Confirming what he said shortly after William Ruto’s election victory was declared in Kenya’s presidential election last August 9, challenger Raila Odinga filed an appeal to the Supreme Court on August 22 challenging the outcome of the ballot count.
This was announced to the press by Odinga’s spokesman Daniel Maanzo, adding that several documents were attached to the appeal that would substantiate the defeated election candidate’s misgivings about the way the ballots were handled (https://www.voanews.com/a/kenya-s-odinga-challenges-presidential-poll-result-in-supreme-court/6711323.html).
According to Odinga, the counting system of the Independent Electoral Commission was hacked through a cyber attack, thereby altering the election results. This action, moreover, allegedly took place with the complicity of some corrupt officials of the same commission.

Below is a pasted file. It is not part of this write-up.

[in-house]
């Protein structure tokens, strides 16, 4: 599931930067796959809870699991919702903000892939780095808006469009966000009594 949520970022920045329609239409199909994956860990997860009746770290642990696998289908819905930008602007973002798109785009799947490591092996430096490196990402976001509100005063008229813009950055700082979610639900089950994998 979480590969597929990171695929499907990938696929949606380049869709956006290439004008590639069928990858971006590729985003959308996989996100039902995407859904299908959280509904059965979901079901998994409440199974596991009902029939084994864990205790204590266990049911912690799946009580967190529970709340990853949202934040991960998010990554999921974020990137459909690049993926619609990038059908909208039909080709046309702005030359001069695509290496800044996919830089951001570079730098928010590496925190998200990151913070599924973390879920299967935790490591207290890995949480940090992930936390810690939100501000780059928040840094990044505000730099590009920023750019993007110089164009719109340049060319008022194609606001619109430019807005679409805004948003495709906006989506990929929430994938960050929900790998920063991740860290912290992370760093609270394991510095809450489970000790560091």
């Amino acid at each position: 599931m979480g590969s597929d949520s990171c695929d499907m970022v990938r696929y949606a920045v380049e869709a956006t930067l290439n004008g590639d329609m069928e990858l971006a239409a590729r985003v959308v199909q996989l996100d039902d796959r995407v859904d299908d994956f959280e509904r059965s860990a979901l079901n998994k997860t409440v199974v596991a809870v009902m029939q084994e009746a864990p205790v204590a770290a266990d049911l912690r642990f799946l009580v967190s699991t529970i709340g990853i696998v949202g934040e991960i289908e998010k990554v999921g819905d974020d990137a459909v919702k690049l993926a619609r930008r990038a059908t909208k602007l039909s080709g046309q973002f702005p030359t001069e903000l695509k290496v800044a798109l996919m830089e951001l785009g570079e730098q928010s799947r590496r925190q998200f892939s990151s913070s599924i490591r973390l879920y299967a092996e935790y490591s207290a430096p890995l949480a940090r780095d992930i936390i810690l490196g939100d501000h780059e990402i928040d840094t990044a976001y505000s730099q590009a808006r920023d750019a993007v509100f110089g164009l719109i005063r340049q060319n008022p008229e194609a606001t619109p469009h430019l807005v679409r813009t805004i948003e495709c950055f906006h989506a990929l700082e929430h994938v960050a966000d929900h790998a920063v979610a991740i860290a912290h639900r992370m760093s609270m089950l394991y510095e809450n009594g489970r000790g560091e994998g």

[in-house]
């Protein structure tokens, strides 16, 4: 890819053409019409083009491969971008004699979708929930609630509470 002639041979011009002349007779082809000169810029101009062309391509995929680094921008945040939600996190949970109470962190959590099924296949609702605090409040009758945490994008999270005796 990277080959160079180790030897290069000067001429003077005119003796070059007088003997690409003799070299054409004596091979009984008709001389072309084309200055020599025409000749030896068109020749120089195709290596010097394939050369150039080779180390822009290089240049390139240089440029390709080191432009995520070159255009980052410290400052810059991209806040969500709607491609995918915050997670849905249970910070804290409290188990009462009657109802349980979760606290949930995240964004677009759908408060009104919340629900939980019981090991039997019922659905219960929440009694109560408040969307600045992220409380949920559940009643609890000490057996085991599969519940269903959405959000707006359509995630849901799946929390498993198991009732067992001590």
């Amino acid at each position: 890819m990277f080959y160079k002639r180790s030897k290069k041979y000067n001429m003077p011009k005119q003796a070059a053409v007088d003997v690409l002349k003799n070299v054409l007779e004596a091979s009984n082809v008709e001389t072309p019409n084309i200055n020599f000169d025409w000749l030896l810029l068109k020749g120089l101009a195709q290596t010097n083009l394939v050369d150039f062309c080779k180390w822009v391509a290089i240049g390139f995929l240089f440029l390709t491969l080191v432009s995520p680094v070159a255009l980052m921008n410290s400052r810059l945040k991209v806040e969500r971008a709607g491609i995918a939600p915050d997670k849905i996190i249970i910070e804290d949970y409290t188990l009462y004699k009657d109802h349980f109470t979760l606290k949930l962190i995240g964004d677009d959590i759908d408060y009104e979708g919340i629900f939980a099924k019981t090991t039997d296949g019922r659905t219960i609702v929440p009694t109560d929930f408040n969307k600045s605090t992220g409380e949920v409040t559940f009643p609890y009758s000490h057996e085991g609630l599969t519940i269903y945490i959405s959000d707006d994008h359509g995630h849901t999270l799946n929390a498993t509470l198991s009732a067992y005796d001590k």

Odinga is therefore calling for the verification of the information submitted to the Supreme Court and, if it is found to be correct, the holding of new elections (https://www.ft.com/content/373af347-1d9b-4a60-bee5-ab2ed9ff38cd).
The seven judges of the Supreme Court have now two weeks to rule on the case and provide a response, and, in the circumstance should they uphold Odinga’s reasons, organize new elections within the peremptory deadline of 60 days.
An eventuality that raises concern, with real fears of the possibility of renewed violence as in the previous elections in 2017.